Kari and Dan Cheramie’s daughter, Adyson, never made it to her first birthday due to a disease called Neonatal Hemochromatosis or NH.
Recently, the Vancleave couple got an opportunity to help researchers find a way to spot the disease early on. For them, the decision to do it was an easy one.
Dan Cheramie remembers the day Adyson was born, September 19, 2009.
“I think I was probably the happiest father ever that day,” said Dan.
A few days after delivery, her parents learned she had a very rare and deadly condition called Neonatal Hemochromatosis, in which iron accumulates in the liver.
“This was the first case that he has ever heard of. He was just as in shock as we all were as to what to do and what this disease does,” said Kari.
Meanwhile, Adyson worsened. The desperate parents moved their daughter to a hospital in Chicago under the care Dr. Peter Whitington, who specializes in NH. He suggested surgery to close a vessel near her heart.
“He thought that this a big cause for her liver and her other organs not to be functioning properly,” said Kari.
At just three-months-old, Adyson underwent open heart surgery twice. Because of jaundice, her organs were hard to distinguish and the surgeon ended up closing the valve and an artery that led to her lungs. He went in a second time to correct the mistake, and she made vast improvements.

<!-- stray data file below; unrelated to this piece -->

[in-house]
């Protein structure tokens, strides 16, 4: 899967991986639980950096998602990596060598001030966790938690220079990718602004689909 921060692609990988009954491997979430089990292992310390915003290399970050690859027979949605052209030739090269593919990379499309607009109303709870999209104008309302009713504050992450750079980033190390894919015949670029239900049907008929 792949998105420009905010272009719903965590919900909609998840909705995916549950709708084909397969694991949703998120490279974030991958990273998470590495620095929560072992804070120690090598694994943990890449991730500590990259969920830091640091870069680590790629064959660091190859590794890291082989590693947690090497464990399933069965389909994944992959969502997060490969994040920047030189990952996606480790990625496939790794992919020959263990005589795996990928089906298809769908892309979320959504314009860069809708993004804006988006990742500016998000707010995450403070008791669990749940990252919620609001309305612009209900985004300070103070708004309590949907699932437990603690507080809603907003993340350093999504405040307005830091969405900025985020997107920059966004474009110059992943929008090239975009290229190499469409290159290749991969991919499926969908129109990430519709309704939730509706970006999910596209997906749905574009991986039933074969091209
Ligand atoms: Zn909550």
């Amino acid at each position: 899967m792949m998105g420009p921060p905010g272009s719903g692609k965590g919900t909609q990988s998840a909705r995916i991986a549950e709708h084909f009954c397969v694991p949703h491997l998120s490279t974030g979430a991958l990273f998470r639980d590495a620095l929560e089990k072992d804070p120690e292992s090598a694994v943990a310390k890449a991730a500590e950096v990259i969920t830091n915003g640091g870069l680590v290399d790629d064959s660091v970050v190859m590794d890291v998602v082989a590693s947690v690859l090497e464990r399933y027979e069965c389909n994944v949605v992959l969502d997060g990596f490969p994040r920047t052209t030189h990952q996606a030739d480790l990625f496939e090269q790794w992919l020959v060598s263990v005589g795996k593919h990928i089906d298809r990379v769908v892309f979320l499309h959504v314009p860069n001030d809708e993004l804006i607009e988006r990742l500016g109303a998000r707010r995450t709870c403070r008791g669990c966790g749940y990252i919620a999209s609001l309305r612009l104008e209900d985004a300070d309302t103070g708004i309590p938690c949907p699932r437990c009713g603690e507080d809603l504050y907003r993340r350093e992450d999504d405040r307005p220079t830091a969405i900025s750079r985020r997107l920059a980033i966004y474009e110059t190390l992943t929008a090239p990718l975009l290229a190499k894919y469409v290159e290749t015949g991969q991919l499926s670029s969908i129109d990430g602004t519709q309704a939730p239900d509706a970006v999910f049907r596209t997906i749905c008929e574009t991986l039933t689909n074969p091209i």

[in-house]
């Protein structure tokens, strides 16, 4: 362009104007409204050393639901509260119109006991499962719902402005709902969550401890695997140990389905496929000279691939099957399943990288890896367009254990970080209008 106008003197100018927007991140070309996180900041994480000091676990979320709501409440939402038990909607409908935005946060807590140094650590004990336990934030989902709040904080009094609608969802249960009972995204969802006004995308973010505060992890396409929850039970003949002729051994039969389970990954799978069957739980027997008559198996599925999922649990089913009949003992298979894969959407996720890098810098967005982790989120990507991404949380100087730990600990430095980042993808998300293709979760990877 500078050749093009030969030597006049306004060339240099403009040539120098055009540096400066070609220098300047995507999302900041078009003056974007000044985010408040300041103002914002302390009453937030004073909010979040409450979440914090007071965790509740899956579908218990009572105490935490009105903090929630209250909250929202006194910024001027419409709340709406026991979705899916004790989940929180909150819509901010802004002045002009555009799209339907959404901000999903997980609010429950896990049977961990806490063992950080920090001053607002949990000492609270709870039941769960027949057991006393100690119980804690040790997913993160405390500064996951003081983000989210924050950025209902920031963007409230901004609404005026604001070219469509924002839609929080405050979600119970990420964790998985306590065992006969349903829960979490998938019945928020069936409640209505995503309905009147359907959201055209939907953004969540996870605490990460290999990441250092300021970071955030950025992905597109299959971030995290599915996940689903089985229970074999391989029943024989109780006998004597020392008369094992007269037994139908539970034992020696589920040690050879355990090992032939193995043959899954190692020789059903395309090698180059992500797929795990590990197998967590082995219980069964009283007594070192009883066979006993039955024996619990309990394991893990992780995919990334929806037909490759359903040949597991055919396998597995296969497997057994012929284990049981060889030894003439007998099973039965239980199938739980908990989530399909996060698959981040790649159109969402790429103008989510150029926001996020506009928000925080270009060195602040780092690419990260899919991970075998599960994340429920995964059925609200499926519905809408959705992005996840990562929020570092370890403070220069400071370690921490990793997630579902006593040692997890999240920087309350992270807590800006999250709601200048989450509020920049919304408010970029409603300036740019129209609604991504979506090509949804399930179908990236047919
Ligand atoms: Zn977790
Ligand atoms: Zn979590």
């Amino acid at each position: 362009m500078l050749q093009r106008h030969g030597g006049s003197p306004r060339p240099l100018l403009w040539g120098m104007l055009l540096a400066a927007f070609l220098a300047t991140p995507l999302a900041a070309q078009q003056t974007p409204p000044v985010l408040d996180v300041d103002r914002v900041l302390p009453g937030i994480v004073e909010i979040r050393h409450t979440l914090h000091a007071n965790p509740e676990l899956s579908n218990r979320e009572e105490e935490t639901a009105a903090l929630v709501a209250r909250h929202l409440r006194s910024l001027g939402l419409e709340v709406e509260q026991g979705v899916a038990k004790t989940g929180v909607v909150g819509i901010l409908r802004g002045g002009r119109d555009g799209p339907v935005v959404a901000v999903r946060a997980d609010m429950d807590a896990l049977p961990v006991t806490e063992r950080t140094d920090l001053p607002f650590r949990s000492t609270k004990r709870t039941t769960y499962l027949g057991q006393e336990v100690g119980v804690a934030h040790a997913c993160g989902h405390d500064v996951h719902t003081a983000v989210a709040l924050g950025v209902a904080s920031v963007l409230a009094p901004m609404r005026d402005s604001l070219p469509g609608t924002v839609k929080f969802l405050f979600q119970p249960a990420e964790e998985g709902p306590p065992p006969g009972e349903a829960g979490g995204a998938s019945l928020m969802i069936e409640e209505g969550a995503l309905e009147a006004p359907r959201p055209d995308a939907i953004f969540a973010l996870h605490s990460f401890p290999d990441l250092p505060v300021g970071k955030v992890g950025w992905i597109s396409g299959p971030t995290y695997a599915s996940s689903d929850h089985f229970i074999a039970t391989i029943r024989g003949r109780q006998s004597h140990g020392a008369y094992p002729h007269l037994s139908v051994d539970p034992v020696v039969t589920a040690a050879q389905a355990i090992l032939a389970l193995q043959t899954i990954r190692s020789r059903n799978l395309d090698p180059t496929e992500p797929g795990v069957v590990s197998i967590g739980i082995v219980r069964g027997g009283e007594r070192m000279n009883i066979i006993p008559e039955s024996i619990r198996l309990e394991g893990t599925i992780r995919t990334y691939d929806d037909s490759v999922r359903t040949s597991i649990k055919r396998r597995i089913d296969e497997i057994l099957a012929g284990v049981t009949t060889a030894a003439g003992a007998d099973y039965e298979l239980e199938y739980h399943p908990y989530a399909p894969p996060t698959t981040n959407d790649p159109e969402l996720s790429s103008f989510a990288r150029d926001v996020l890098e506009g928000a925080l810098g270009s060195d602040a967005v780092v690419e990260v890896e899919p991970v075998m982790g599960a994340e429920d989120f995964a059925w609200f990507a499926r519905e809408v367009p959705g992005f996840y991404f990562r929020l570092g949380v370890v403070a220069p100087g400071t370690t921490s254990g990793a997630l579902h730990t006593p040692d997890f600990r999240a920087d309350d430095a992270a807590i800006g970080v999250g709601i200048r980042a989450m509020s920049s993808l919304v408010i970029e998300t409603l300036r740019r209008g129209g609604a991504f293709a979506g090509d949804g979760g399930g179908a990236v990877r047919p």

“We felt like she had beat the odds at that point,” Dan said.
But a few days later, things took a turn for the worse. Adyson’s kidneys were shutting down.
“Dr. Romero actually started crying and I think that’s the point I knew, wow, this is serious,” Dan said.
A few weeks later, the doctor gave them the devastating prognosis – Adyson wasn’t going to make it.
“You’re a mom. You’re supposed to take care of your kids. And you’re supposed to be able to help them whenever they are hurt or sick. So that’s why I researched as much as I could,” Kari said.
Adyson took her final breath on January 22, 2010. She was only four-months-old.
Recently, the Cheramies have been asked to take part in a study that could help pinpoint the disease early so mothers can begin treatment to keep it from affecting their child.
“We could help and just do our part to save one child, or hundreds of children and to help parents not face what we face. It’s worth it,” Dan said.
Kari has three other children. One before Adyson didn’t contract the disease. But following Adyson, Kari had to undergo IVIG therapy to keep Kari’s anti-bodies from attacking the livers of her last two children.
On Tuesday, September 19, Adyson would have been 8-years-old. Her family still celebrates her birthday each year.
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